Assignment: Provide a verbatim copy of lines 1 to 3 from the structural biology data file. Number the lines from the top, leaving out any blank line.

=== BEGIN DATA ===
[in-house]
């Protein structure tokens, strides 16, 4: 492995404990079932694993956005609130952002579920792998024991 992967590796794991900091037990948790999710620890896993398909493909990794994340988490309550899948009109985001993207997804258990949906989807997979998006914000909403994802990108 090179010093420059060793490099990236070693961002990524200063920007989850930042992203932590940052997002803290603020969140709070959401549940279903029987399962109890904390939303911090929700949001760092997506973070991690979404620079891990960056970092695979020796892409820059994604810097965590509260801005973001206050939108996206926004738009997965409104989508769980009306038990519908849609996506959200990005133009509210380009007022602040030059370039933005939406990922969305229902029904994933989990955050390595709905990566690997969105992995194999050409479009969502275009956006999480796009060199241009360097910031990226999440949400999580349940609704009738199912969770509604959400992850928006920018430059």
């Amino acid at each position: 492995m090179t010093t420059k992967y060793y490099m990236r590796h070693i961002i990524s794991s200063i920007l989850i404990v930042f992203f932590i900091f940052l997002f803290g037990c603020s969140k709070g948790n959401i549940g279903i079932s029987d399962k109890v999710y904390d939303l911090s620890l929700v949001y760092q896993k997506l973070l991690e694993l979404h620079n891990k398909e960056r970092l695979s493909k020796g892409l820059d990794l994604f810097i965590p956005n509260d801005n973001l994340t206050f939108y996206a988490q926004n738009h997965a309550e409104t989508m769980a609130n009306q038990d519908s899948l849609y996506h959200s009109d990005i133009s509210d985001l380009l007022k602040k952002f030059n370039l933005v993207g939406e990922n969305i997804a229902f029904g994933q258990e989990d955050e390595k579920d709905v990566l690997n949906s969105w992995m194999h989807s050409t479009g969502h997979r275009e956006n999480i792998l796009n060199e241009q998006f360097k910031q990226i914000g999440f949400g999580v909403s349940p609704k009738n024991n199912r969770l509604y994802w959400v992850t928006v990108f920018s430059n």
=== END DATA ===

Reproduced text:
[in-house]
């Protein structure tokens, strides 16, 4: 492995404990079932694993956005609130952002579920792998024991 992967590796794991900091037990948790999710620890896993398909493909990794994340988490309550899948009109985001993207997804258990949906989807997979998006914000909403994802990108 090179010093420059060793490099990236070693961002990524200063920007989850930042992203932590940052997002803290603020969140709070959401549940279903029987399962109890904390939303911090929700949001760092997506973070991690979404620079891990960056970092695979020796892409820059994604810097965590509260801005973001206050939108996206926004738009997965409104989508769980009306038990519908849609996506959200990005133009509210380009007022602040030059370039933005939406990922969305229902029904994933989990955050390595709905990566690997969105992995194999050409479009969502275009956006999480796009060199241009360097910031990226999440949400999580349940609704009738199912969770509604959400992850928006920018430059």
């Amino acid at each position: 492995m090179t010093t420059k992967y060793y490099m990236r590796h070693i961002i990524s794991s200063i920007l989850i404990v930042f992203f932590i900091f940052l997002f803290g037990c603020s969140k709070g948790n959401i549940g279903i079932s029987d399962k109890v999710y904390d939303l911090s620890l929700v949001y760092q896993k997506l973070l991690e694993l979404h620079n891990k398909e960056r970092l695979s493909k020796g892409l820059d990794l994604f810097i965590p956005n509260d801005n973001l994340t206050f939108y996206a988490q926004n738009h997965a309550e409104t989508m769980a609130n009306q038990d519908s899948l849609y996506h959200s009109d990005i133009s509210d985001l380009l007022k602040k952002f030059n370039l933005v993207g939406e990922n969305i997804a229902f029904g994933q258990e989990d955050e390595k579920d709905v990566l690997n949906s969105w992995m194999h989807s050409t479009g969502h997979r275009e956006n999480i792998l796009n060199e241009q998006f360097k910031q990226i914000g999440f949400g999580v909403s349940p609704k009738n024991n199912r969770l509604y994802w959400v992850t928006v990108f920018s430059n």